What challenges have you faced in your career as an author, maker, facilitator, speaker and experimenter and how have they shaped you as a person today?
There have been so many challenges since I started My Year of TED and changed my career path. I’ve had to learn about how to start and conduct an online business; the ins-and-outs of self-publishing; how to comfortably promote and market myself, I still don’t so this as well as I should; and a range of other skills that go along with all of these tasks.
I think that the main challenge is to continue to believe in myself; to be brave enough to trust that I can do all of these crazy new tasks I have to do; and to embrace the fear that comes along with having a more creative career.
The mindset shifts required for me to stay courageous and trust myself have been huge, and they still falter at times. But they have changed my life in very real ways. I’m far better at asking for help and support; I do not allow fear to stop me from taking on tasks; and I have surrounded myself with wonderful people who make this all a little easier.
What has been the most rewarding thing that has come from taking the leap in 2011 and starting the year of TED?
The most rewarding thing, that’s such a hard one to answer. I love that I now understand my why and what I want to give the world; that I now know my own voice, and I’m prepared to use it; that I am a more conscious decision maker and own my choices now. But I think the most rewarding thing is the compassion and connection.
As an atrocious perfectionist, I found it difficult to really connect with other people, and I struggled through a nasty bitch of an internal critic as well. Through 30 days of Vulnerability, and a range of other activities along the way, I finally learned the skill of self-compassion; and through the entire experience I have been able to drop the perfectionist façade.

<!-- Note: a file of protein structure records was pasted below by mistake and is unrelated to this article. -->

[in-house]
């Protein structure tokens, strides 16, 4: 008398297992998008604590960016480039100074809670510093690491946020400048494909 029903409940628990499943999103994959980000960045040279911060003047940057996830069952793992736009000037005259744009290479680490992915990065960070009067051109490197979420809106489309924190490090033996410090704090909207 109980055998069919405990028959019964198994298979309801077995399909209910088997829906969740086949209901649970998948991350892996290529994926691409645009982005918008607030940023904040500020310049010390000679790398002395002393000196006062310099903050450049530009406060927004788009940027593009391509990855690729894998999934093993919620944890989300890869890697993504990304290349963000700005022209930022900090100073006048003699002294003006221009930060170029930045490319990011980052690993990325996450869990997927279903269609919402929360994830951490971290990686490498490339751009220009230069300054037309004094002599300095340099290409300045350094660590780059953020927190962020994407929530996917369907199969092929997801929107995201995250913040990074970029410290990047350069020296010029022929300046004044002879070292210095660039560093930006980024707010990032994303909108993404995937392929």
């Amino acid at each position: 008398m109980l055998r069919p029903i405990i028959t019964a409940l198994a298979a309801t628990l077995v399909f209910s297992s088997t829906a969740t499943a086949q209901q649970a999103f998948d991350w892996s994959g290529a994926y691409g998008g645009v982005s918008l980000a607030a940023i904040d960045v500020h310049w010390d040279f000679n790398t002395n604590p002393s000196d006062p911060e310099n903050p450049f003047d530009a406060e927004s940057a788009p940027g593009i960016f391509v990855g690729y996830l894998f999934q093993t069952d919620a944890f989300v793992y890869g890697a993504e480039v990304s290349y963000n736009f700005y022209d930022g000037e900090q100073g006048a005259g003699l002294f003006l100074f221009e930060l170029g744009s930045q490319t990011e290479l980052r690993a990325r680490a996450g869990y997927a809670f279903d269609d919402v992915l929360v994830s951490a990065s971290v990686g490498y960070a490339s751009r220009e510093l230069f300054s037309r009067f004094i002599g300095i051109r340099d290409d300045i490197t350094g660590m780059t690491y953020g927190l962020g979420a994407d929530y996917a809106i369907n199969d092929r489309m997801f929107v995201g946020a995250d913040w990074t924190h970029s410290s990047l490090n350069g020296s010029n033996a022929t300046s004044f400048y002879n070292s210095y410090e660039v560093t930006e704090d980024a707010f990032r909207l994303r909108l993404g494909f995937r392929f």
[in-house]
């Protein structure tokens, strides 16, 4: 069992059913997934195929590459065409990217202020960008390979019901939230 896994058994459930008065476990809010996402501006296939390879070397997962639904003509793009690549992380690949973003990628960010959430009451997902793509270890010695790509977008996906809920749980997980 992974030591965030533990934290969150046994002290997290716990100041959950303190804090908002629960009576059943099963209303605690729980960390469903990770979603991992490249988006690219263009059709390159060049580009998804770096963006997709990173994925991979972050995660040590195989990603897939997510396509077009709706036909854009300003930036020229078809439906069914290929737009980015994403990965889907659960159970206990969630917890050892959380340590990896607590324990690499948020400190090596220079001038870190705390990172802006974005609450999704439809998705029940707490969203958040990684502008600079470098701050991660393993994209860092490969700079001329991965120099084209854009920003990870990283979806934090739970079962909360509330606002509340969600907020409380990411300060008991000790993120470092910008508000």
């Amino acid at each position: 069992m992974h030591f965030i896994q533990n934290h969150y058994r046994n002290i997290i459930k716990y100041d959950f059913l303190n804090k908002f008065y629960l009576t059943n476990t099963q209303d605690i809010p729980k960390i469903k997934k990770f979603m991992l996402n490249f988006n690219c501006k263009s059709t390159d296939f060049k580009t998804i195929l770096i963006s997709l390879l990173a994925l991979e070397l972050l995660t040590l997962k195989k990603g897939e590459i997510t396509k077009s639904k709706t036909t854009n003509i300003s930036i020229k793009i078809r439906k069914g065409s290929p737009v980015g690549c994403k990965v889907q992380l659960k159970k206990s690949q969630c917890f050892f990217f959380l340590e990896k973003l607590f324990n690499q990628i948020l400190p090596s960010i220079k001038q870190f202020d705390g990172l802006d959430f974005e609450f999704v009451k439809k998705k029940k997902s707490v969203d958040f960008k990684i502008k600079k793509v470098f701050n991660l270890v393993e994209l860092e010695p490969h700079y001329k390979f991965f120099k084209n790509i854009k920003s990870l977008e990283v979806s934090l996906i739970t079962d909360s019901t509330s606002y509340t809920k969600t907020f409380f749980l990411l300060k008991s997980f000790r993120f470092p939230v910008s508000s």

What is it that you love most about your career?
I love that I get to help other people understand ideas, and connect with them in a way that can change their lives for the better. Whether this is through sharing my experience in a blog post; conducting a training session on tangible work skills; through my books; talking to audiences about my experiences; or one-on-one – that ability to impact other people’s lives in real ways by helping them understand is what I’m here for.
What advice would you give to young women who are wanting to figure out exactly what they were born to do?
The first step you need to take is to stop the FEEL – Fear, Envy, Expectations and Lack of knowing. You need to understand that this is not an intellectual activity, you are going to need to dive deep and think about what really makes you happy. It should be scary, if it isn’t scary then you aren’t committed to making the changes, when you work it out – be brave, you don’t need to turn your life on its head overnight.
Lastly, you might be a multipotentialite – there might not be one thing that will make your heart sing, but there is bound to be something about all the things that is a pattern you should examine.
Today I will be brave, even when I think I can’t.